If a particular keyhole solution is morally permissible but undesirable, then the main significance of proposing that keyhole solution is as an alternative to closed borders, not as an alternative to open borders. In the jargon of this blog post of mine, a keyhole solution that is morally permissible but undesirable would (typically) correspond to a rank ordering (1) > (2) > (3), whereas a keyhole solution that is morally permissible and desirable would (typically) correspond to a rank ordering (2) > (1) > (3).
Feasibility of the keyhole solution
Open borders advocates and the audience for their blog posts are not philosopher-kings creating policy in a vacuum. Such policy is created by politicians who respond to incentives, generally catering to the electorate, with some slack exploited by special interest groups. Even if a keyhole solution looks great on paper, it may not be feasible to actually bring about. For instance, one might argue that an immigration tariff scheme in infeasible because of taboos against selling citizenship. Generally, it seems to be that many of the infeasibility claims are not insurmountable, and there may be “keyhole solutions within keyhole solutions” that can be used to get over public resistance. This isn’t to say that these keyhole solutions will be implemented any time soon — it’s just to say that they may be about as feasible as outright open borders, or perhaps even more so. Particularly in the case that a keyhole solution isn’t desirable in and of itself to open borders advocates, its being more feasible than outright open borders may form a compelling reason to advocate it nonetheless (provided it is morally permissible).
Stability of the keyhole solution
Another related concern is stability. Whereas feasibility is about whether the keyhole solution can be implemented in the first place, stability is about whether the keyhole solution will remain intact over time. For instance, some people have argued that denying voting rights to prospective migrants may be feasible, but it’s not stable, because politicians would be sorely tempted to offer citizenship to the currently disenfranchised migrants and win over their loyalty. John addressed this particular example somewhat in his post (same as the one quoted above), but the topic of the stability of voting rights denial or of lengthy paths to citizenship will be treated in more detail in a future post.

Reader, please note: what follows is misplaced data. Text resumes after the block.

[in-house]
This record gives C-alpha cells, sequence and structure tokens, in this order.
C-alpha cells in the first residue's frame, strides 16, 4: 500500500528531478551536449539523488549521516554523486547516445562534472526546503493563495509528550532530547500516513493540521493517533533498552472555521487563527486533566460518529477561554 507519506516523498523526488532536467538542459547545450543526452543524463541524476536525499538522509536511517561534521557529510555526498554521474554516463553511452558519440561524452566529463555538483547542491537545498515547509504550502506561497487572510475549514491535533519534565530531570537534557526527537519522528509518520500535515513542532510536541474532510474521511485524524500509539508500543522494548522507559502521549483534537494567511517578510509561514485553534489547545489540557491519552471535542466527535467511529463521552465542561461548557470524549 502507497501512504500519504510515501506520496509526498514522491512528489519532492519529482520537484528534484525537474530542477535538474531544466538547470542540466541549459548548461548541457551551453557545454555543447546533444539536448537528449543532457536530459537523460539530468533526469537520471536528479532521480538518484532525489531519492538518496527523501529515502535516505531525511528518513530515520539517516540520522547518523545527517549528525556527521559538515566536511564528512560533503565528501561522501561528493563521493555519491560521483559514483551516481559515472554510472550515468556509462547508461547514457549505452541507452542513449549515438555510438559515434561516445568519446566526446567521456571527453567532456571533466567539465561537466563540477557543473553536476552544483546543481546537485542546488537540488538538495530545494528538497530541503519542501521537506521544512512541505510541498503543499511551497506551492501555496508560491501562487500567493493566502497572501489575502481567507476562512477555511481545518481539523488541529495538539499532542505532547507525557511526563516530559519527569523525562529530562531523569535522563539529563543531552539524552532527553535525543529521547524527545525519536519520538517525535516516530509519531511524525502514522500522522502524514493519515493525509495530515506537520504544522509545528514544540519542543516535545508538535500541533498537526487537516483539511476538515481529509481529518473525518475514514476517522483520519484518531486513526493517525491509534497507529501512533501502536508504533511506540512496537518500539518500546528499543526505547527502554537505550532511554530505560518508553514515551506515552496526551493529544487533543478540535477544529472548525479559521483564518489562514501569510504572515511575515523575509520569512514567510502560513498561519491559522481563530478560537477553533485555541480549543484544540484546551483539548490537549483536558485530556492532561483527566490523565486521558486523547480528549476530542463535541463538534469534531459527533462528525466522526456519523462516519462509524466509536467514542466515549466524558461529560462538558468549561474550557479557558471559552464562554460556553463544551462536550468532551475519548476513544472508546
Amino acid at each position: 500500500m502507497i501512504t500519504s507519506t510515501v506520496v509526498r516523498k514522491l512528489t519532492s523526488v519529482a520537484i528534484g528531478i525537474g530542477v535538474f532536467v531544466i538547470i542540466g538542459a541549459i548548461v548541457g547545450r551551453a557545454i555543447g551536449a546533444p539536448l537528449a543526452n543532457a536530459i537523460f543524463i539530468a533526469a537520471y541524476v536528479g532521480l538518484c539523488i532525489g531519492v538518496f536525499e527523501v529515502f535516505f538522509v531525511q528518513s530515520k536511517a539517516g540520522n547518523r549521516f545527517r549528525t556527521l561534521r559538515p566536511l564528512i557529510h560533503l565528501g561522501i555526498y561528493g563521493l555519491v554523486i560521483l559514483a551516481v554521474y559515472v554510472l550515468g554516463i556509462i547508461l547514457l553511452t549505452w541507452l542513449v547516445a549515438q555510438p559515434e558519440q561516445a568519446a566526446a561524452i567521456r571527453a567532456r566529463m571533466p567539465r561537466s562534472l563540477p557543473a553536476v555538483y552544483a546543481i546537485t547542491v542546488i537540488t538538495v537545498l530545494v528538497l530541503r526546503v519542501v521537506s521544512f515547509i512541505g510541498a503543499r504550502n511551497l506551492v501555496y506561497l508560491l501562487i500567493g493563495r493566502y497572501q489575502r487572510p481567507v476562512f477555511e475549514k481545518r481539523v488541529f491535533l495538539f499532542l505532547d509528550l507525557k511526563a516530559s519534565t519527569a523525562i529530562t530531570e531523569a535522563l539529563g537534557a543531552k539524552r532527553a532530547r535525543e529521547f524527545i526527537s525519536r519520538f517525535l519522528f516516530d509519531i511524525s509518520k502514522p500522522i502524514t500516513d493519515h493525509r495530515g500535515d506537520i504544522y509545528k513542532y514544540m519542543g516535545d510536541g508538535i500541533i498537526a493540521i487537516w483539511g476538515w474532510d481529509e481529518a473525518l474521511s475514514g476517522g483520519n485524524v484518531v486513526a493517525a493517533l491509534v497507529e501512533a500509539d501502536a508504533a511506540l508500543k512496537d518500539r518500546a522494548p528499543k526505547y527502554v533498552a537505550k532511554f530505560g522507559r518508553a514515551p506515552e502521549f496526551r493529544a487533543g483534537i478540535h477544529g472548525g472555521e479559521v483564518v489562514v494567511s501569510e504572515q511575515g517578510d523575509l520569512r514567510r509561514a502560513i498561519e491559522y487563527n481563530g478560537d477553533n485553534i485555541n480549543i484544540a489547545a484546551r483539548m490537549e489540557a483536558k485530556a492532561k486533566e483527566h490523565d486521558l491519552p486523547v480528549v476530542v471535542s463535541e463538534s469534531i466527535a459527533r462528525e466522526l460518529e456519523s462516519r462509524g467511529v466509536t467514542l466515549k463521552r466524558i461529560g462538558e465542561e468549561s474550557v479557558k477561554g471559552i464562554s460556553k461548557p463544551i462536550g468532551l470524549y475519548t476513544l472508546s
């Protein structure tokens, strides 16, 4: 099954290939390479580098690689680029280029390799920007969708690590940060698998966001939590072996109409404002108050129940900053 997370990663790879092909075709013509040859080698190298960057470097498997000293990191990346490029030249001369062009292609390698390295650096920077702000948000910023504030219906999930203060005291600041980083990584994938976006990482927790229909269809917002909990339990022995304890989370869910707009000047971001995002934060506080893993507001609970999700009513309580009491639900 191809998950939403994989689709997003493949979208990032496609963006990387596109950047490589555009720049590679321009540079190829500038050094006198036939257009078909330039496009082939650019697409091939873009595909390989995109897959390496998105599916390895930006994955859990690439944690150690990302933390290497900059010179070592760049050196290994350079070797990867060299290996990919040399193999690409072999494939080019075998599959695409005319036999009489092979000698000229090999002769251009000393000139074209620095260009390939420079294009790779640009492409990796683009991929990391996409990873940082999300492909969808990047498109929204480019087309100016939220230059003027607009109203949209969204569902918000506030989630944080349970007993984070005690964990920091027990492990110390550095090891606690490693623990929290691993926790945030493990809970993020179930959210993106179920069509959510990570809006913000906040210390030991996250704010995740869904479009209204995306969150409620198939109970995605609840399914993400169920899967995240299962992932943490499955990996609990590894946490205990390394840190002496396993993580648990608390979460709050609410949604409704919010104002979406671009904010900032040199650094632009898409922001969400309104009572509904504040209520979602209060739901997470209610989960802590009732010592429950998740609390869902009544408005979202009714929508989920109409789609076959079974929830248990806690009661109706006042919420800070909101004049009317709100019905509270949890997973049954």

5 thoughts on “Keyhole solutions: permissibility, desirability, feasibility, and stability”
I don’t agree that offering people the right to immigrate on the condition that they will be killed for any crime is morally impermissible. (I realize you didn’t say that everyone would think it is wrong).
The main issue is whether it can ever be morally impermissible to give someone a choice. My answer is no, as long as the decision maker is fully informed.
However, I do think that it would be morally wrong to carry out the punishment. That is, giving them the choice is not wrong, but killing them still would be.
The distinction becomes more important when the person giving the choice and the means of carrying out the consequences are separated. For example, what if we knew that there were a gang of uncontrollable vigilantes roaming the country that killed every immigrant suspected of a crime. Would it be morally permissible to allow immigrants in if we told them about the situation?
In this case, I think most people agree that it would be permissible to let them in if they are willing to take the risk. The moral wrong of killing them would lie at the feet of the vigilantes.
As a policy maker, however, it is often necessary to make compromises. What if we knew we could get the votes to open up our borders if we passed a comprehensive immigration package granting immunity to the vigilantes who kill them?
Then we would have to weigh the “goodness” of giving people freedom to choose against the “badness” of agreeing to let someone kill them.
If this were the only option, and there no immigrants currently living in the country I am not quite sure how I would evaluate the morality of the policy maker.